Is smaller better for nuclear power plants?
Nuclear power plants 1/10 the size of current utility-scale plants may become reality some years from now. Faster construction, modular design, and easier financing are behind their development
Small nuclear power plants are not new. After all, the pioneer commercial reactors were small units, along with generations of nuclear reactors successfully applied in naval vessels. Conditions may now be favorable to build advanced nuclear power plants with one-tenth the output power of current utility-scale plants—and even physically smaller in overall size.
During my direct involvement in nuclear power plant design and development more than 30 years ago, those of us advocating smaller-scale plants were not popular with management or fully in-synch with prevailing market conditions. At that time, only large plant construction was on the radar screen of economics. Financing of capital projects also lived in a different world. Now, nuclear plant design with “smaller is better” in mind may have a chance to become reality. Benefits of small nuclear reactors are seen as:
- Faster plant construction with smaller, less complex reactor systems;
- Modular plant design, enabling simpler replication of multiple units;
- Real scalability of plant output to current power needs, and easier add-on of units as demand increases;
- Simpler design, such as integrated reactor core and steam generator, less complex shutdown procedures; and
- Easier financing with less total cost involved.
Nuclear power has its share of opponents, extending to any new developments. In their view, downside of smaller plant design includes:
- Nuclear material and spent fuel dispersed to more sites;
- Safety: more potential terrorist targets (and possible plant sitings near urban areas); and
- Concern about overall cost of electricity generation.
These issues require proper resolution and assurance of being preventable to the most practicable degree. An emotional decision should not be the basis to turn away from a promising technology.
Numerous designs, developers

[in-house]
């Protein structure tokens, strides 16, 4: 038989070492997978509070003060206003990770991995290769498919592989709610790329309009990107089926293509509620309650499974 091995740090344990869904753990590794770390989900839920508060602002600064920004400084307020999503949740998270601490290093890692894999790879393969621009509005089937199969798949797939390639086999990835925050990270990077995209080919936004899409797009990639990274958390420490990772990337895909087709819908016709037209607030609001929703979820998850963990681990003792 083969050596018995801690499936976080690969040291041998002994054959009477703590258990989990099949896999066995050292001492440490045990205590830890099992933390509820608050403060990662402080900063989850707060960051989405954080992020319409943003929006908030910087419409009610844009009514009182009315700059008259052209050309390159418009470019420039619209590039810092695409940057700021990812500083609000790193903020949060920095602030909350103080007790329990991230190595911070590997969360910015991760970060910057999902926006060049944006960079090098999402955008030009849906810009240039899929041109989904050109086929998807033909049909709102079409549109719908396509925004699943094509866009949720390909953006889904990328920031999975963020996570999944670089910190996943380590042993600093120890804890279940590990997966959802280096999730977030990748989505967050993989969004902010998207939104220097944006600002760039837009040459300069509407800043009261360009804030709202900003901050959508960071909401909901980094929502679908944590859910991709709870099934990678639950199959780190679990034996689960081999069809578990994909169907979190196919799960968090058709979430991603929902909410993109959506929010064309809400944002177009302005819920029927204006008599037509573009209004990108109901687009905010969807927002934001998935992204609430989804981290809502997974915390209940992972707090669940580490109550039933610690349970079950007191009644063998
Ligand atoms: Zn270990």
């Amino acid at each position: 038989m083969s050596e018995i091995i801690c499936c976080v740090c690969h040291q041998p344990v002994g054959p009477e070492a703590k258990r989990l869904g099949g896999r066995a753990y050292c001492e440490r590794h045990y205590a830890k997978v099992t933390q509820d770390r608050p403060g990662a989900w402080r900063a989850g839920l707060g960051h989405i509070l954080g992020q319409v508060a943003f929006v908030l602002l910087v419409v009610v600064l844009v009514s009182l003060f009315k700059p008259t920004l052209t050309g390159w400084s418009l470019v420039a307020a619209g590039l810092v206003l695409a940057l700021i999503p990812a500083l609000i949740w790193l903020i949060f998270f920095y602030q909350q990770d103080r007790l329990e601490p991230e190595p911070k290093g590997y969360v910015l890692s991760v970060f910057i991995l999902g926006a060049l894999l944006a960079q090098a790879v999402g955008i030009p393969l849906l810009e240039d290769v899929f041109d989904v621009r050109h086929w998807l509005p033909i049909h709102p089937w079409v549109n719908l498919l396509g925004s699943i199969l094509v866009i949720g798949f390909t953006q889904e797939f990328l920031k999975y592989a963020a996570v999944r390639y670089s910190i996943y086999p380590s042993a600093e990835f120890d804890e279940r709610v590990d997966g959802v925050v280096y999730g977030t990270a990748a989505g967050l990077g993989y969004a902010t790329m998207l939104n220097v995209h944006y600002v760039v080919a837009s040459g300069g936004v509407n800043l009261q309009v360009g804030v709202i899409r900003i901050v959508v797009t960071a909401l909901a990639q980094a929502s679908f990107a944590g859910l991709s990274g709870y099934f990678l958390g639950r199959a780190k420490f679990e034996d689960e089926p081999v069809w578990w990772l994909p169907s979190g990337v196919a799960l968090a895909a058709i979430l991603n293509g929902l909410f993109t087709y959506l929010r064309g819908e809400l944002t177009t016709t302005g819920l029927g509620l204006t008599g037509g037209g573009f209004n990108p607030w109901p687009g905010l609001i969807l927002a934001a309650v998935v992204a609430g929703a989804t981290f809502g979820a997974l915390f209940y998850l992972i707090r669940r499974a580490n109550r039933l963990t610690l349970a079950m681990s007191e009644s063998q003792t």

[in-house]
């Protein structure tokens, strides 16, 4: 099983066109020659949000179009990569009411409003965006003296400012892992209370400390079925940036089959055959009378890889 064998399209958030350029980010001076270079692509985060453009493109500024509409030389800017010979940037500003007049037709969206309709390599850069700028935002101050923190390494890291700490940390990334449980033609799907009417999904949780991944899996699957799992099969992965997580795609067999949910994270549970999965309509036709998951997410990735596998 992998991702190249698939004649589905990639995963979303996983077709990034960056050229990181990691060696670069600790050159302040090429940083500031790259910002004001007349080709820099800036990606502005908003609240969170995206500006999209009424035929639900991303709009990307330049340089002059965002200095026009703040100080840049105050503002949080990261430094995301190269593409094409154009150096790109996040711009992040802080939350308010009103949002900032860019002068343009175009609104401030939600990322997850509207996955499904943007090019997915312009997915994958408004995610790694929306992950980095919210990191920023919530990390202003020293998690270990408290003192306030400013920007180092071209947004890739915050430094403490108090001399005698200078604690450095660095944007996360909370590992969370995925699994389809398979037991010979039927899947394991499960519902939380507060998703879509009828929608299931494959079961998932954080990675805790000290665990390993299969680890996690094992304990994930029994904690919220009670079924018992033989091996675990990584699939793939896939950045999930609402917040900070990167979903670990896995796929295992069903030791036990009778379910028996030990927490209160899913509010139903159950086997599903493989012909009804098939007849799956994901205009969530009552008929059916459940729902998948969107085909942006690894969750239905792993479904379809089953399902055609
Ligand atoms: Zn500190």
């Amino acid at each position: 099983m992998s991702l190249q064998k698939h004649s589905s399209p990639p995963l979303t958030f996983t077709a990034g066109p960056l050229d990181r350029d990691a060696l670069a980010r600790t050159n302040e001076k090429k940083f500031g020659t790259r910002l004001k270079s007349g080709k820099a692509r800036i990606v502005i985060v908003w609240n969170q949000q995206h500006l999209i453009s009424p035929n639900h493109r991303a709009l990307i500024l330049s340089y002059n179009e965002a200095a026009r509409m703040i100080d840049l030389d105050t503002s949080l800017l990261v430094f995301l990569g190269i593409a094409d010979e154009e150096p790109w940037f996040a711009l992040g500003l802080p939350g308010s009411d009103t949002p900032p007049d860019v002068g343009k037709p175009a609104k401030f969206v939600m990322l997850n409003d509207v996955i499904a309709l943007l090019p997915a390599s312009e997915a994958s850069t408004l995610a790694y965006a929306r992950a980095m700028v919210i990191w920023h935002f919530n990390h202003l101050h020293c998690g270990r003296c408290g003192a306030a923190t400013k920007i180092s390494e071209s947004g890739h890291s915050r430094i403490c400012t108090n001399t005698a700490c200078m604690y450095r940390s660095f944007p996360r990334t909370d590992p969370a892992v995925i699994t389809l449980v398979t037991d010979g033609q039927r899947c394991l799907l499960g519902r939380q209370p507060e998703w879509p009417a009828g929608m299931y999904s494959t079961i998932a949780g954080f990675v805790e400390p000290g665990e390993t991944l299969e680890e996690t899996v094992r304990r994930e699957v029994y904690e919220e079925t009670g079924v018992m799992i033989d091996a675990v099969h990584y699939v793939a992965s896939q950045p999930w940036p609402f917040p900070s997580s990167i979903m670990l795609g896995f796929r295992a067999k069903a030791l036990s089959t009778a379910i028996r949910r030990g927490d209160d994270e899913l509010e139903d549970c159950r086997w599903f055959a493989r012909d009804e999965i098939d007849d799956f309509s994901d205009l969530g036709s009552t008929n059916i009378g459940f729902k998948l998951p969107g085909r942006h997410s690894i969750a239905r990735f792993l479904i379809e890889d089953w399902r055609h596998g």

A significant number of companies worldwide are developing small nuclear plants of new, advanced design with intent to commercialize them.
One U.S. developer—Babcock & Wilcox Nuclear Energy Inc.—refers to its technology as the “world’s first advanced generation III” small modular reactor (SMR) nuclear plant and carries the catchy trademark name of “mPower.” To streamline production and lower project costs, the pressurized water reactor (PWR) rated for 125 megawatt electric (MWe) output would be factory built and transported to the plant site via barge or rail.
mPower’s design calls for burying the reactor and its containment dome below ground. Its spent fuel is to be stored onsite under water for the full 60-year design life of the reactor. Babcock & Wilcox (B&W) envisions initial SMR sitings at existing nuclear plant sites with space for future expansion and where obtaining a permit would be simpler. B&W intends to request certification of mPower from the Nuclear Regulatory Commission (NRC) in 2011 and projects first units going online after 2018.
Among other current small reactor designs are NuScale Power Inc.’s 45 MWe modules, 12 of which would be integrated to form a standard plant, and IRIS, a 100-335 MWe system from a group of companies led by Westinghouse (a unit of Toshiba Corp.). Both offerings are PWR designs.
NRC’s current licensing agenda focuses on new large-scale nuclear reactors—thus pending applications for “mini” nuclear plants will be considered later. However, with their shorter construction period, downsized nuclear power plants could be operating in about the same time frame as their new giant cousins.
For more on small nuclear plant designs, visit
Frank J. Bartos, P.E., is a Control Engineering consulting editor. Reach him at email@example.com.
Also read, from Control Engineering:
- Events & Awards
- Magazine Archives
- Oil & Gas Engineering
- Salary Survey
- Digital Reports
Annual Salary Survey
Before the calendar turned, 2016 already had the makings of a pivotal year for manufacturing, and for the world.
There were the big events for the year, including the United States as Partner Country at Hannover Messe in April and the 2016 International Manufacturing Technology Show in Chicago in September. There's also the matter of the U.S. presidential elections in November, which promise to shape policy in manufacturing for years to come.
But the year started with global economic turmoil, as a slowdown in Chinese manufacturing triggered a worldwide stock hiccup that sent values plummeting. The continued plunge in world oil prices has resulted in a slowdown in exploration and, by extension, the manufacture of exploration equipment.
Read more: 2015 Salary Survey